Sex work is frequently one of the few options women in low-income countries have to generate income for themselves and their families. Treating and preventing sexually transmitted infections (STIs) among sex workers (SWs) is critical to protect the health of the women and their communities; it is also a cost-effective way to slow the spread of HIV. Outside occasional research settings however, SWs in low-income countries rarely have access to effective STI diagnosis.
To develop adequate, affordable, and acceptable STI control strategies for SWs.
In collaboration with SWs we evaluated STIs and associated demographic, behavioural, and clinical characteristics in SWs living in two cities in Madagascar. Two months post-treatment and counselling, incident STIs and associated factors were determined. Evidence-based STI management guidelines were developed with SW representatives.
At baseline, two of 986 SWs were HIV(+); 77.5% of the SWs in Antananarivo and 73.5% in Tamatave had at least one curable STI. Two months post-treatment, 64.9% of 458 SWs in Antananarivo and 57.4% of 481 women in Tamatave had at least one STI. The selected guidelines include speculum exams; syphilis treatment based on serologic screening; presumptive treatment for gonorrhoea, chlamydia, and trichomoniasis during initial visits, and individual risk-based treatment during 3-monthly follow-up visits. SWs were enthusiastic, productive partners.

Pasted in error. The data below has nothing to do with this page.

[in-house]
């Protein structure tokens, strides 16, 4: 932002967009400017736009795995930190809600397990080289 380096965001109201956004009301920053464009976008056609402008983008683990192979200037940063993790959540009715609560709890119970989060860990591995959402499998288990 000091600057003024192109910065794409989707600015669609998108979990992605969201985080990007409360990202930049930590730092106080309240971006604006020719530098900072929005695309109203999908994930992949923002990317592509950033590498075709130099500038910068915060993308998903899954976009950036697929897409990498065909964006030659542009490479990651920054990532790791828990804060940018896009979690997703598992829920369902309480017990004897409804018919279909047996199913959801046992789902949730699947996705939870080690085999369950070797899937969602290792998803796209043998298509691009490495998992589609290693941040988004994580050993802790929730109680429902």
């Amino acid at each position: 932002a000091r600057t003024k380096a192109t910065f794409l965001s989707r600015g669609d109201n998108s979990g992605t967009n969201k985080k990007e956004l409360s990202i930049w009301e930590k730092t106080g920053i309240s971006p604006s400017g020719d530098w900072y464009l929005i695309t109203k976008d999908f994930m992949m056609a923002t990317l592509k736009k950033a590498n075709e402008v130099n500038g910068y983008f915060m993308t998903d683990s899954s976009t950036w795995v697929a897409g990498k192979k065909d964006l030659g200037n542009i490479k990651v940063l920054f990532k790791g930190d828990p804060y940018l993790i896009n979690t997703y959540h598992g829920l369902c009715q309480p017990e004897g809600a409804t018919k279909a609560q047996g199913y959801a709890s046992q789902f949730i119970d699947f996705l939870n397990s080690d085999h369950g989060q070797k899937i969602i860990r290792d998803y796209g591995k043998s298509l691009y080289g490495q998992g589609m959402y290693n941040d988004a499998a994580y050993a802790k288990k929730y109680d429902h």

A major HIV epidemic can still be averted in Madagascar but effective STI control is needed nationwide. SWs and health professionals valued the participatory research and decision-making process. Similar approaches should be pursued in other resource-poor settings where sex work and STIs are common and appropriate STI diagnostics lacking.